Summery Saturday Morning by Margaret Mahy
Mahy had many titles that are deserving of being in such a list but this one has special love from me, I've never used it in class myself but read it regularly with my daughter who loves the slugliwugs and gugliwugs. The alliteration in this particular book is great as is the use of poetic structure. I need to road test this one but given Mahy's stature in NZ children's literature, I'm sure many teachers already have.

The Wolves in the Walls and The Day I Swapped My Dad for Two Goldfish, by Neil Gaiman.
Both of these are sophisticated picture books and have amazing illustrations provided by Dave McKean, that demonstrate a real graphic novel quality without appearing too much like a picture book. The text is rather dry and provides a real test for students because of its non-linear nature. I've purchased my own copies of both titles which came with a CD of Neil reading the text also, this in itself creates a good teaching point as the differences in tone, speed and clarity can be discussed.

The Fantastic Flying Books of Mr Morris Lessmore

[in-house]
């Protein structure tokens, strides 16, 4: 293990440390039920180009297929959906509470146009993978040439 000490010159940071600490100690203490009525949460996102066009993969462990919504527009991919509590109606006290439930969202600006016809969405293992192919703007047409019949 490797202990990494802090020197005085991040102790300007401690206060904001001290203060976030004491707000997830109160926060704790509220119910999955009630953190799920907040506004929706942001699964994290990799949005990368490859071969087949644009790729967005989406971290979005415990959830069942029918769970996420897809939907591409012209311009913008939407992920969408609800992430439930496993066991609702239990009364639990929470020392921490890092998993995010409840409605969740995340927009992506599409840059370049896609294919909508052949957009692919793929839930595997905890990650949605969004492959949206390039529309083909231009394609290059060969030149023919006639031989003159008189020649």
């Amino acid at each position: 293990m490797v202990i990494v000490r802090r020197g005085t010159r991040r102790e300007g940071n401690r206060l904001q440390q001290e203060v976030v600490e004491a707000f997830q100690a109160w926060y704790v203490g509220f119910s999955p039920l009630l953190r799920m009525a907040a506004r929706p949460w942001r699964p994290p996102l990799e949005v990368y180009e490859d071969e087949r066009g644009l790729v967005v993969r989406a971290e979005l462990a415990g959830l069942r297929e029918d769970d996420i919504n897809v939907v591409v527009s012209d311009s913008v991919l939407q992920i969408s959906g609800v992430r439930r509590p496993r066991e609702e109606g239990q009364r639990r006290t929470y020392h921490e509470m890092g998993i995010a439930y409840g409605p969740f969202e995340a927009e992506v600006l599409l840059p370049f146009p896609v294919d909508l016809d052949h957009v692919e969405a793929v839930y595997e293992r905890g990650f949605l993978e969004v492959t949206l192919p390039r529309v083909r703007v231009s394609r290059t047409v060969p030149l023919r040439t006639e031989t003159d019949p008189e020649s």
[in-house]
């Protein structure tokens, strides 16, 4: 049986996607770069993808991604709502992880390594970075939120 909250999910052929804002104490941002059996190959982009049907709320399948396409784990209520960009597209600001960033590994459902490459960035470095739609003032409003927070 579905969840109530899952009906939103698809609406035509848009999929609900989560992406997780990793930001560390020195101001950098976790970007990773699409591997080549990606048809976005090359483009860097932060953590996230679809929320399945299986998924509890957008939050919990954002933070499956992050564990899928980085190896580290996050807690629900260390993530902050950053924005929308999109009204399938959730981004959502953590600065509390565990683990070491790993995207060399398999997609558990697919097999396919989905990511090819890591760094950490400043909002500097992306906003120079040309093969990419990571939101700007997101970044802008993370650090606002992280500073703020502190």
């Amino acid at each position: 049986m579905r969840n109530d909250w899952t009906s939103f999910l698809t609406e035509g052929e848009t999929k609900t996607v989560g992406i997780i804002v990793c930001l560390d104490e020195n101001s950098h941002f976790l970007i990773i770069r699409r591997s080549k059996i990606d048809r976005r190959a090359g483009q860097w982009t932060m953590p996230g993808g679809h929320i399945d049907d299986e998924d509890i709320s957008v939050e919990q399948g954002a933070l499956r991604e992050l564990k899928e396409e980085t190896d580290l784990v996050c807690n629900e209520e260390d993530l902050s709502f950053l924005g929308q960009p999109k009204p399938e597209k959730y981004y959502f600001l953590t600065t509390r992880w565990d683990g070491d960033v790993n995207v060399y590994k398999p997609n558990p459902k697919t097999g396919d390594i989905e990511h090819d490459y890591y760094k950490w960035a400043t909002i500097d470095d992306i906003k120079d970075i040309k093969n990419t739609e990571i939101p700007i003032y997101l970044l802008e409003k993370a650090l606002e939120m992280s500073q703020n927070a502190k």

This title illustrates what could be done by publishers who want to invest in a picture book. The book comes fully embedded Augmented Reality and has captivated anyone that I've ever shown the book too.  I blogged about it here Fantastic Flying Books  as I was blown away by my classes reaction the first time. Make sure you check out this post as this book is definitely worth sharing with your class!

Alice in New York
This is an interactive App book which is an adaptation of Alice in Wonderland. The text follows similar lines to the original Alice, the visuals have a grainy affect but their interaction is awesome. Well worth pursuing as either a read aloud or for individuals to read as it has some brilliant songs & poems within the text. Its also a great way for children to access a classic.

Looks like time is well & truly up...

It doesn't quite fit but if you've made it this far make sure you take a look at The Day the Crayons Quit and anything else by Oliver Jeffers also! Blog post here. Also check out Battle Bunny and I'm also a fan of works by Jeannie Baker and Shaun Tan.

Sunday, 8 February 2015

Day 8 of #28Daysofwriting - Art of Teaching